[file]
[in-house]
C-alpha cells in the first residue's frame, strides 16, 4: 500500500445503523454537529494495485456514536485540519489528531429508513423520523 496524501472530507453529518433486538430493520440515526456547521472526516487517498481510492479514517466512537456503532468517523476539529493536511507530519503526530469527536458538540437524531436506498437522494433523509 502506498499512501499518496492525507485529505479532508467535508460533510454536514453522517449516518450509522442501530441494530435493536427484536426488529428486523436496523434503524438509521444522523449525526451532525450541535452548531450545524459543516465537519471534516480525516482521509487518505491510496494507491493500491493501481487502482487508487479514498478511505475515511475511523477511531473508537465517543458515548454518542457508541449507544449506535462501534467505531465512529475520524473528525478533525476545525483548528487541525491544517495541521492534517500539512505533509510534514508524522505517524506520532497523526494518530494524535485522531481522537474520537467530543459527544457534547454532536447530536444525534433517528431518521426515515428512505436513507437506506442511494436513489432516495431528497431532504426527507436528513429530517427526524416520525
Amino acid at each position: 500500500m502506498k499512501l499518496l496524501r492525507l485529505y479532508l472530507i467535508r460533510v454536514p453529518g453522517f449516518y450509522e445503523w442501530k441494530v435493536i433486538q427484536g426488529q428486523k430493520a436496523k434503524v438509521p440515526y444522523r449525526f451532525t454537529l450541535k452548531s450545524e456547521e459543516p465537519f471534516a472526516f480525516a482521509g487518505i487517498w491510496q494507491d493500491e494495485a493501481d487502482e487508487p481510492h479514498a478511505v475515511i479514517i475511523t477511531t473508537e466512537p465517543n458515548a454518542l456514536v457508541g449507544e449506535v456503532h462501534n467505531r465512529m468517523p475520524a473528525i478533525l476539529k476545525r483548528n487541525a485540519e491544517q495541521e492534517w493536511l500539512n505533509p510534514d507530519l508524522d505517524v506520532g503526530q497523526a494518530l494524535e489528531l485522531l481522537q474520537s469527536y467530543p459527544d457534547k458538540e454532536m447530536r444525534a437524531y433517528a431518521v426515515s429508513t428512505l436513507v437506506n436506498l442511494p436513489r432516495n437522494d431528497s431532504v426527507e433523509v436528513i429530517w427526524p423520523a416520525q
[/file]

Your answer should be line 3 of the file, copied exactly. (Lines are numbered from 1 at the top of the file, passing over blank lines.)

Amino acid at each position: 500500500m502506498k499512501l499518496l496524501r492525507l485529505y479532508l472530507i467535508r460533510v454536514p453529518g453522517f449516518y450509522e445503523w442501530k441494530v435493536i433486538q427484536g426488529q428486523k430493520a436496523k434503524v438509521p440515526y444522523r449525526f451532525t454537529l450541535k452548531s450545524e456547521e459543516p465537519f471534516a472526516f480525516a482521509g487518505i487517498w491510496q494507491d493500491e494495485a493501481d487502482e487508487p481510492h479514498a478511505v475515511i479514517i475511523t477511531t473508537e466512537p465517543n458515548a454518542l456514536v457508541g449507544e449506535v456503532h462501534n467505531r465512529m468517523p475520524a473528525i478533525l476539529k476545525r483548528n487541525a485540519e491544517q495541521e492534517w493536511l500539512n505533509p510534514d507530519l508524522d505517524v506520532g503526530q497523526a494518530l494524535e489528531l485522531l481522537q474520537s469527536y467530543p459527544d457534547k458538540e454532536m447530536r444525534a437524531y433517528a431518521v426515515s429508513t428512505l436513507v437506506n436506498l442511494p436513489r432516495n437522494d431528497s431532504v426527507e433523509v436528513i429530517w427526524p423520523a416520525q